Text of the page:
One prior CAM includes a CAM array, an internal controller and a set of registers, as shown in FIG. 1. The prior CAM includes a single port for accessing the CAM. The external arbiter arbitrates access to that port by the network and the bridge processor, which maintains the list of workstation addresses stored within the CAM. The external arbiter gives the network priority access to the CAM port because the network cannot postpone its transmission. If the bridge processor and network seek access to the CAM port at the same time, the external arbiter denies the bridge processor access. The external arbiter also denies the bridge processor access to the CAM port if the network already has access to the CAM port. Additionally, if the bridge processor is in the process of loading its registers and the network seeks access, the external arbiter interrupts the bridge processors access. Because the prior CAM includes only one set of registers, interruption causes the information written into the registers by the bridge processor to be overwritten by the network. As a result, the bridge processor must reload the registers when it regains access to the CAM port. This decreases bridge performance.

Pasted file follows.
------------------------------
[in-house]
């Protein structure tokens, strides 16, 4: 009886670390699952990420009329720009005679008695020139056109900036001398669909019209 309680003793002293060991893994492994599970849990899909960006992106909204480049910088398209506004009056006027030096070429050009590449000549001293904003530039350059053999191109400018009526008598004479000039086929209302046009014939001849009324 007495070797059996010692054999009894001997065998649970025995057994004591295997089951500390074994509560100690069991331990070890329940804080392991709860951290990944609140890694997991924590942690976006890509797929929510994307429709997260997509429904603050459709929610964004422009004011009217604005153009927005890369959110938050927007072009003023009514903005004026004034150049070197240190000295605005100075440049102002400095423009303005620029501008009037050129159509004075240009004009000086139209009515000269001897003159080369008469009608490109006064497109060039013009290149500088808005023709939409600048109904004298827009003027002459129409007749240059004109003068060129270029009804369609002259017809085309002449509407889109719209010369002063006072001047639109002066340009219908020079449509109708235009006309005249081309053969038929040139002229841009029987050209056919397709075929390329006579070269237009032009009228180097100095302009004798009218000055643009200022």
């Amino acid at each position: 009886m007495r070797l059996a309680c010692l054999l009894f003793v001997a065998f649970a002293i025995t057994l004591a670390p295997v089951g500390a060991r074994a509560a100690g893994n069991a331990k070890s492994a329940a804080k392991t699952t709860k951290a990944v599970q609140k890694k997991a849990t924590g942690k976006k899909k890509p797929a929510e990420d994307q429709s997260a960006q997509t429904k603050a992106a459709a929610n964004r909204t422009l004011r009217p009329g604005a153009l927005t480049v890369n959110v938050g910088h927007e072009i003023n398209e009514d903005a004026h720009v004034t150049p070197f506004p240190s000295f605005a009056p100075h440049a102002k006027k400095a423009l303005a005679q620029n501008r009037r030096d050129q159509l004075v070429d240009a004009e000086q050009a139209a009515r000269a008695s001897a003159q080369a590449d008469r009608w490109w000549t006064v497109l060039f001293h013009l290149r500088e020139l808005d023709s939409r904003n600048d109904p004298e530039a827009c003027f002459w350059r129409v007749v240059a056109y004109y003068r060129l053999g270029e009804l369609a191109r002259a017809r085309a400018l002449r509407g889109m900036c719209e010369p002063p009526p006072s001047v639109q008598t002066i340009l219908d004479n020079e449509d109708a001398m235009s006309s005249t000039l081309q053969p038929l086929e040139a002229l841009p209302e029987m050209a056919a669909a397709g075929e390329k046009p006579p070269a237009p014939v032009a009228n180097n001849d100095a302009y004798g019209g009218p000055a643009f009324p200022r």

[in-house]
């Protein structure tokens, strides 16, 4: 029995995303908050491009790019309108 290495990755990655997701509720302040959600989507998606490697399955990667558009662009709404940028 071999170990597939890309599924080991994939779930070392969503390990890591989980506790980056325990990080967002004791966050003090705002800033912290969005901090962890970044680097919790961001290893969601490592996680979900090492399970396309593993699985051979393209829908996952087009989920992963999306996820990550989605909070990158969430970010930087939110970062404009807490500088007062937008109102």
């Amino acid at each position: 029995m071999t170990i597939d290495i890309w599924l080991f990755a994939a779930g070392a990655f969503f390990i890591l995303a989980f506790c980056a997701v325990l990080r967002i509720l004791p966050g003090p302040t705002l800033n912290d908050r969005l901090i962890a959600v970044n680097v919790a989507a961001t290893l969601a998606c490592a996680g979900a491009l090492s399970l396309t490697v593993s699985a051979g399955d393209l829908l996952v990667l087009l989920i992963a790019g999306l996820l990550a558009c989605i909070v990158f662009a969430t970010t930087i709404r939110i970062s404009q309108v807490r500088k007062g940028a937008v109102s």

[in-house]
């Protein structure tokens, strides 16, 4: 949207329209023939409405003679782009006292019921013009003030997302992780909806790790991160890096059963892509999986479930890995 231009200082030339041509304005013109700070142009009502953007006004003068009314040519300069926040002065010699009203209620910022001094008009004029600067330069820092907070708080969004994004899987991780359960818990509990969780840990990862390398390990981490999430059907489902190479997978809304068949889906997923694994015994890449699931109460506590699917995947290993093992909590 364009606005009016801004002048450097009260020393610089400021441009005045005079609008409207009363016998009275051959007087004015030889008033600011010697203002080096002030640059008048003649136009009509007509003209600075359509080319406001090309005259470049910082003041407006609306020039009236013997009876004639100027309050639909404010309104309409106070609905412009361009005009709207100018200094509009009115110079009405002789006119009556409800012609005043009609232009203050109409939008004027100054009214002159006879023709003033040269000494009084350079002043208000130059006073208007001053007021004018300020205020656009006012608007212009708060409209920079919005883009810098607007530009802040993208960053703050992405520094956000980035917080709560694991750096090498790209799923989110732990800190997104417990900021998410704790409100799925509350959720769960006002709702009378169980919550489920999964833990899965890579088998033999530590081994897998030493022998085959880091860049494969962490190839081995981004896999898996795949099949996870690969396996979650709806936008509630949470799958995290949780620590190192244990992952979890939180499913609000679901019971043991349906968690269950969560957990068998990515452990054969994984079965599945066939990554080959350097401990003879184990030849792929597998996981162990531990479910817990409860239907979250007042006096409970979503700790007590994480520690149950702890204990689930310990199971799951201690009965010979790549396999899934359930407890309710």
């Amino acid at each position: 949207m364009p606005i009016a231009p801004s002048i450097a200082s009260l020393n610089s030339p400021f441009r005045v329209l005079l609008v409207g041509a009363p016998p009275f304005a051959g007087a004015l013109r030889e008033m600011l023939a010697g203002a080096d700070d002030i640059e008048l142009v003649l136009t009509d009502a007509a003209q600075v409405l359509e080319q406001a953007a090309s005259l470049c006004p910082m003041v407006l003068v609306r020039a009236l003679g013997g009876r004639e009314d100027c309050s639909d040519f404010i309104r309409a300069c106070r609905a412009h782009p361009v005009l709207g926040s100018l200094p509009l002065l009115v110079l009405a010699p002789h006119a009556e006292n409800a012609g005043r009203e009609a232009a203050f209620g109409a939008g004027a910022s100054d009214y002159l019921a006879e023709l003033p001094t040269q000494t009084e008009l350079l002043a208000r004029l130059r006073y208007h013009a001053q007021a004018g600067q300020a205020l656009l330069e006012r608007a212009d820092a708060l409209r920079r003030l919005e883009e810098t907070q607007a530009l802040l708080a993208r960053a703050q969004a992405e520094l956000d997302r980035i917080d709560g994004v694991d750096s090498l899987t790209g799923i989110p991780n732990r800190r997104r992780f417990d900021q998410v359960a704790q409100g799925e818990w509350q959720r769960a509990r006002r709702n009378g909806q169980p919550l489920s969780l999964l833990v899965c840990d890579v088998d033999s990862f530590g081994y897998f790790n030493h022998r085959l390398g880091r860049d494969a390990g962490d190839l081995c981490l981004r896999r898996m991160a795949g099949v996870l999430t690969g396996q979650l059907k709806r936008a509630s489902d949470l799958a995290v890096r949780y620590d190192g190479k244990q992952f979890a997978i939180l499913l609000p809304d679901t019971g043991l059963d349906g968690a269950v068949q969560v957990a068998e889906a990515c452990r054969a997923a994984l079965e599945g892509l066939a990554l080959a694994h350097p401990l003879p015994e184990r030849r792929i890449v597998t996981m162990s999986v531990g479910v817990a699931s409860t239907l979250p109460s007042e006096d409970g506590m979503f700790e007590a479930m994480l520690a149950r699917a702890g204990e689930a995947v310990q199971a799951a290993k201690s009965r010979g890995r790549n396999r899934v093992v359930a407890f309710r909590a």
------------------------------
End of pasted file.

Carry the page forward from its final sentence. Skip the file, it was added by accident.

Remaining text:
An object of the present invention is to decrease design complexity of bridges utilizing CAMs.
Another object of the present invention is to increase bridge performance by eliminating network overwrites of bridge processor data.
A CAM is described that includes one set of registers for storing data from one device and a second set of registers for storing data from a second device. The CAM also includes a memory array, which is coupled to the two sets of registers. A port arbiter within the CAM determines which set of registers is given access to the memory array and gives priority to one set of registers over the other. Even though one set of registers is given priority, access to the memory array by the other set of registers is affected only when its access cannot be completed prior to initiation of access by the set of priority registers. As a result, the impact of priority upon the non-priority registers is minimal. Also described is a method for controlling access to the memory array. A lock interval is established before the priority registers initiate access to the memory array. During the lock interval, access to the memory array by the non-priority registers is delayed if the access cannot be completed before the priority registers begin access.
Other objects, features, and advantages of the present invention will be apparent from the accompanying drawings and the detailed description that follows.